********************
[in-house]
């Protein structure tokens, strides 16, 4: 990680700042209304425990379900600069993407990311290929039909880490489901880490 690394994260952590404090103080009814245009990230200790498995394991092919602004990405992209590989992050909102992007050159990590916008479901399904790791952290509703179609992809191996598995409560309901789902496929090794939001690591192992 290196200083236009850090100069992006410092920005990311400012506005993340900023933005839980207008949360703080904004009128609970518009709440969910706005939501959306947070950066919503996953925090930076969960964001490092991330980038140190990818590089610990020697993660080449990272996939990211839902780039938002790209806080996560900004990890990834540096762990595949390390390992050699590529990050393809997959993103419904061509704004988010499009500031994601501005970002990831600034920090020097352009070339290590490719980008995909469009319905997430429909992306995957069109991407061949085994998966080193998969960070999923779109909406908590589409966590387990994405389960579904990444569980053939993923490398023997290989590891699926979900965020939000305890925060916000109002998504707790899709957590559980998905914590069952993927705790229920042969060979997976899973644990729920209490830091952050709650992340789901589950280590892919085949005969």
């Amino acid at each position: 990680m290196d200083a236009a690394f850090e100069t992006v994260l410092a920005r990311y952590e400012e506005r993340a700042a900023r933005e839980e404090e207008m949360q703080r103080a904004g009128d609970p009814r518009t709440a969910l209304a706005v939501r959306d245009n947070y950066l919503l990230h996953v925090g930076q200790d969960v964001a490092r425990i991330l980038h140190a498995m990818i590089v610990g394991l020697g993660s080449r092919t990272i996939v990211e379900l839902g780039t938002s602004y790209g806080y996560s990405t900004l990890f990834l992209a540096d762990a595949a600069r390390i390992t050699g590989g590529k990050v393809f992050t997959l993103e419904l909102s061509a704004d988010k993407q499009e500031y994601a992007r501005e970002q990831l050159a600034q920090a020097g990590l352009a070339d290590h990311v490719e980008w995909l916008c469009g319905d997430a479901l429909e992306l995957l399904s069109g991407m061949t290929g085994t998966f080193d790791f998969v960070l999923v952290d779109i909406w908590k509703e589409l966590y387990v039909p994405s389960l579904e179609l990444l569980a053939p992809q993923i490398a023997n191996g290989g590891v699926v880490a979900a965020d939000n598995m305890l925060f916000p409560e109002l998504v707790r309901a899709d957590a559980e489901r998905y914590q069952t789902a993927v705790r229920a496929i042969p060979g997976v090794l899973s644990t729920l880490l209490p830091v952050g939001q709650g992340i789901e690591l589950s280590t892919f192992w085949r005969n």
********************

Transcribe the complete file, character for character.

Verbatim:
[in-house]
């Protein structure tokens, strides 16, 4: 990680700042209304425990379900600069993407990311290929039909880490489901880490 690394994260952590404090103080009814245009990230200790498995394991092919602004990405992209590989992050909102992007050159990590916008479901399904790791952290509703179609992809191996598995409560309901789902496929090794939001690591192992 290196200083236009850090100069992006410092920005990311400012506005993340900023933005839980207008949360703080904004009128609970518009709440969910706005939501959306947070950066919503996953925090930076969960964001490092991330980038140190990818590089610990020697993660080449990272996939990211839902780039938002790209806080996560900004990890990834540096762990595949390390390992050699590529990050393809997959993103419904061509704004988010499009500031994601501005970002990831600034920090020097352009070339290590490719980008995909469009319905997430429909992306995957069109991407061949085994998966080193998969960070999923779109909406908590589409966590387990994405389960579904990444569980053939993923490398023997290989590891699926979900965020939000305890925060916000109002998504707790899709957590559980998905914590069952993927705790229920042969060979997976899973644990729920209490830091952050709650992340789901589950280590892919085949005969």
């Amino acid at each position: 990680m290196d200083a236009a690394f850090e100069t992006v994260l410092a920005r990311y952590e400012e506005r993340a700042a900023r933005e839980e404090e207008m949360q703080r103080a904004g009128d609970p009814r518009t709440a969910l209304a706005v939501r959306d245009n947070y950066l919503l990230h996953v925090g930076q200790d969960v964001a490092r425990i991330l980038h140190a498995m990818i590089v610990g394991l020697g993660s080449r092919t990272i996939v990211e379900l839902g780039t938002s602004y790209g806080y996560s990405t900004l990890f990834l992209a540096d762990a595949a600069r390390i390992t050699g590989g590529k990050v393809f992050t997959l993103e419904l909102s061509a704004d988010k993407q499009e500031y994601a992007r501005e970002q990831l050159a600034q920090a020097g990590l352009a070339d290590h990311v490719e980008w995909l916008c469009g319905d997430a479901l429909e992306l995957l399904s069109g991407m061949t290929g085994t998966f080193d790791f998969v960070l999923v952290d779109i909406w908590k509703e589409l966590y387990v039909p994405s389960l579904e179609l990444l569980a053939p992809q993923i490398a023997n191996g290989g590891v699926v880490a979900a965020d939000n598995m305890l925060f916000p409560e109002l998504v707790r309901a899709d957590a559980e489901r998905y914590q069952t789902a993927v705790r229920a496929i042969p060979g997976v090794l899973s644990t729920l880490l209490p830091v952050g939001q709650g992340i789901e690591l589950s280590t892919f192992w085949r005969n």